CBO sees $6.4 trillion in budget deficits in next 10 years
This doesn’t come as a shock to most, but a new report from the Congressional Budget Office shows that President Barack Obama’s budget proposal would add over $6 trillion in budget deficits over the next 10 years:
Deficits for the next two fiscal years would be slightly higher than the White House envisions if President Barack Obama’s budget plan were adopted, the Congressional Budget Office said on Friday.
The CBO’s latest analysis shows the plan would pile up $6.39 trillion in cumulative deficits over a 10-year period, but that figure is about $294 billion less than the White House estimated in February for the same 2013-2022 period.
The differences between the CBO and White House estimates of the Obama plan are due largely to the CBO’s slightly more pessimistic near-term view of the economy and revenue growth, coupled with its projections of slower cost growth for Social Security benefits and lower interest costs later in the decade.
In fiscal 2013, the first full year in the president’s budget, the CBO estimated the deficit would reach $977 billion, about $76 billion more than the White House estimated in February. The deficit then shrinks to $702 billion in fiscal 2014, about $34 billion higher than the White House estimate.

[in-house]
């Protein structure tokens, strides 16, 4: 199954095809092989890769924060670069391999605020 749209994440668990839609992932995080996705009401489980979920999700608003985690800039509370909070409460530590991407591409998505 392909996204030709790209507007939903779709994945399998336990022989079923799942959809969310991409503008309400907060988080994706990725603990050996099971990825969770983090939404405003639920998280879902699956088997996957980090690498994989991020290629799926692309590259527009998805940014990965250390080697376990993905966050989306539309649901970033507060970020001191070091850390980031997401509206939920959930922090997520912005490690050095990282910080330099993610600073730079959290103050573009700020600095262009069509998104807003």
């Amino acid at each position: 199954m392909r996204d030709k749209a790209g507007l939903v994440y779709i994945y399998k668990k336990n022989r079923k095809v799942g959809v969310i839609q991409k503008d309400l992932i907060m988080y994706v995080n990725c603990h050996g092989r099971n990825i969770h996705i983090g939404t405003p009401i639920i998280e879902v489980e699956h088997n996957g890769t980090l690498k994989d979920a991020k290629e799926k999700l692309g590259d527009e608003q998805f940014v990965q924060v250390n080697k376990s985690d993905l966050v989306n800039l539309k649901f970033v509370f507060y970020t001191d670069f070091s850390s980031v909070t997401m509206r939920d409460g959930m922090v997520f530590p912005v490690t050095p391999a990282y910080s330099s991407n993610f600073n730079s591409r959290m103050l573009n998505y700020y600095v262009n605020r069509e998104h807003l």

But the trend then reverses for several years, with the CBO offering lower deficit estimates through 2021.
Of course, there are a lot of assumptions here. If the economy gets worse, such as another recession or worse, these estimates would be worthless. And the prospect of another recession between now and 2022 is very likely — given that that we’ve experienced one every eight to 10 years.
Also, with the 2001 and 2003 tax cuts, the payroll tax holiday and other tax breaks expected to expire at the beginning of the year, James Pethokoukis notes that we’re looking at a 3.4% contraction that may cause havoc in the economy.
And if something isn’t done about high gas prices by taking on a serious energy policy, one that would open up oil reserves inside the United States or on the coast, we can expect consumers will react negatively, as they are doing right now.